Burnley Council chiefs in talks with McBride’s over closure

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COUNCIL bosses have had talks with cleaning products manufacturer McBride’s in a bid to persuade the company to keep jobs in Burnley.

As many as 350 jobs will go if the firm holds to its current intention to leave town.

McBride’s, which operates from premises in Windermere Avenue, says it needs to consolidate its order books, and intends to transfer work from Burnley to one or more of its other four factories in the north of England.

Burnley Council leader Charlie Briggs and chief executive Steve Rumbelow met senior representatives from McBride’s to discuss the firm’s formal 90-day consultation and the planned changes which are expected to lead to closure of the plant. If the council cannot persuade McBride’s to have a change of heart it will concentrate its efforts on a support package for workers, offering advice on improving their chances in the jobs market.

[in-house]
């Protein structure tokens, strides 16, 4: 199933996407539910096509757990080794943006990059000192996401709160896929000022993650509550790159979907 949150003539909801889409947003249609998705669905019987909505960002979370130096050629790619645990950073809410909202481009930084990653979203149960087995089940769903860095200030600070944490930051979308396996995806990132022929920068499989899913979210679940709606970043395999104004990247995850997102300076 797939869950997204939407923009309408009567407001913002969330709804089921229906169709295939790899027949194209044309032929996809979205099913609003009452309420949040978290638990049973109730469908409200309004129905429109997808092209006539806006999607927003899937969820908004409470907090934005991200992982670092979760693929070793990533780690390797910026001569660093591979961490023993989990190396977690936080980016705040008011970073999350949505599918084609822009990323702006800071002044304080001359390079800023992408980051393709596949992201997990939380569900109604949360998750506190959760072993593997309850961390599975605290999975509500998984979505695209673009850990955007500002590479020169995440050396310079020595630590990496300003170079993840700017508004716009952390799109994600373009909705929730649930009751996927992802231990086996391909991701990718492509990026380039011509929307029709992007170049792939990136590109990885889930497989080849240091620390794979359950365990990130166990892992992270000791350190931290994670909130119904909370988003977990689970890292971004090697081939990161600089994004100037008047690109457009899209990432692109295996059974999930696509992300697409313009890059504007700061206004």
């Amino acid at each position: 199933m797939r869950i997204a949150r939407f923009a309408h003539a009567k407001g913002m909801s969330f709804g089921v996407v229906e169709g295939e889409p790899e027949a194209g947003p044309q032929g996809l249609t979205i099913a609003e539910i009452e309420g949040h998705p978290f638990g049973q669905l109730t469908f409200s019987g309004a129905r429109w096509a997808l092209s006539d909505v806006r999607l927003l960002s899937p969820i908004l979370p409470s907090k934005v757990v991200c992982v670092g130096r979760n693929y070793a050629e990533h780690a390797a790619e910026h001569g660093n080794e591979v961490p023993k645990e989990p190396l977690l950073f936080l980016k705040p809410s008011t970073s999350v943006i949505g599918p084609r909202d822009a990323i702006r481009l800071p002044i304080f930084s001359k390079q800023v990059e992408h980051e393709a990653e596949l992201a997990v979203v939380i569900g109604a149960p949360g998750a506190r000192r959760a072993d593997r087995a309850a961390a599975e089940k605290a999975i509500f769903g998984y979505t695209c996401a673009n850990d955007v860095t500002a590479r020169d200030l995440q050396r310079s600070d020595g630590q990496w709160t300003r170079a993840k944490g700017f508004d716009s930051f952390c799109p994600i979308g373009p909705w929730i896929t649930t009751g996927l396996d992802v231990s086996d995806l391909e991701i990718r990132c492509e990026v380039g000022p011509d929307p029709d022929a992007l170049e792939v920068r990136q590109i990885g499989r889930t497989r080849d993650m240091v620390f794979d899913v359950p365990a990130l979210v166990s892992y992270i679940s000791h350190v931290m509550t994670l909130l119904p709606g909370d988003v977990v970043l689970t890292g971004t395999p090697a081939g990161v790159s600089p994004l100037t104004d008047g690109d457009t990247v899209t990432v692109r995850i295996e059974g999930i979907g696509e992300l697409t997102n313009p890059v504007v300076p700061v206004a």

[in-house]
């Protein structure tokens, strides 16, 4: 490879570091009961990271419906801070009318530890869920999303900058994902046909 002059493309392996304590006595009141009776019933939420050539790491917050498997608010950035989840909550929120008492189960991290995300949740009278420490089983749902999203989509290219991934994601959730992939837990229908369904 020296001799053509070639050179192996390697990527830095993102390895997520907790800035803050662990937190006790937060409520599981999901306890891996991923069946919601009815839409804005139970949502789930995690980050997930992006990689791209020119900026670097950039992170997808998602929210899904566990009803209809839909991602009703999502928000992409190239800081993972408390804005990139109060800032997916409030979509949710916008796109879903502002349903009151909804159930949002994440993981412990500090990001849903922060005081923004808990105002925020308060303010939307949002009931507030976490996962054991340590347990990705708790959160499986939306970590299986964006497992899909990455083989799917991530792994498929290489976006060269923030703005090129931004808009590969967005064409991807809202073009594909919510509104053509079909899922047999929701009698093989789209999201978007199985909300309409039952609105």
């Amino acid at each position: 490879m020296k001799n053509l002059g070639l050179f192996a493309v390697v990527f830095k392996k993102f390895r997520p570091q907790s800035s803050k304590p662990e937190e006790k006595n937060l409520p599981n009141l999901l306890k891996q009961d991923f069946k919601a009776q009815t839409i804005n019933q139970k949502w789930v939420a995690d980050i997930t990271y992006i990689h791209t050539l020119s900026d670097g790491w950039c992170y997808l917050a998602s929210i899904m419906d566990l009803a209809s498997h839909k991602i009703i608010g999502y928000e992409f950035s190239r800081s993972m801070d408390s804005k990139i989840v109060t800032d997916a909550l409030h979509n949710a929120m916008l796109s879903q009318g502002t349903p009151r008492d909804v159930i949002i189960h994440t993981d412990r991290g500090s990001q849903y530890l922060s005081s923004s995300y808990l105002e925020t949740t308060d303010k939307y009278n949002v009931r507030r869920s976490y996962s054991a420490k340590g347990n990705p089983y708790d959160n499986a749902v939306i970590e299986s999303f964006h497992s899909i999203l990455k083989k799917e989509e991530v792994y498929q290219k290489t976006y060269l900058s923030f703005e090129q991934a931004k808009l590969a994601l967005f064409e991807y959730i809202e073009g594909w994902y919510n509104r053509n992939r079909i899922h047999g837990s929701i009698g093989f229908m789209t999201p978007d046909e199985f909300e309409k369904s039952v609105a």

Coun. Briggs said: “I very much appreciate the time McBride’s spent taking us through the business challenges the company is facing and the strategic review they have recently concluded.” He said the council regarded McBride’s as a responsible firm with a sound workforce.

“McBride’s are a company we value in Burnley – they are a good, responsible employer and have a committed and productive workforce,” he said.

“We have agreed to maintain a dialogue in the early part of the consultation process, both to see if there is any option which retains jobs in Burnley and if that can’t be achieved, to help with a support package for workers.”

The company’s director of human resources, Malcolm Allan, said: “We had a very constructive meeting with the council and have agreed to hold further discussions over the coming weeks.”

The factory in Burnley specialises in making cleaning products with trigger sprays, products regarded as being key to the company’s growth. Difficulties arise because there is nowhere it could expand on its current site, whereas McBride’s factories in Middleton, Bradford and Hull, none of which are running at full capacity, have plenty of space on which to expand.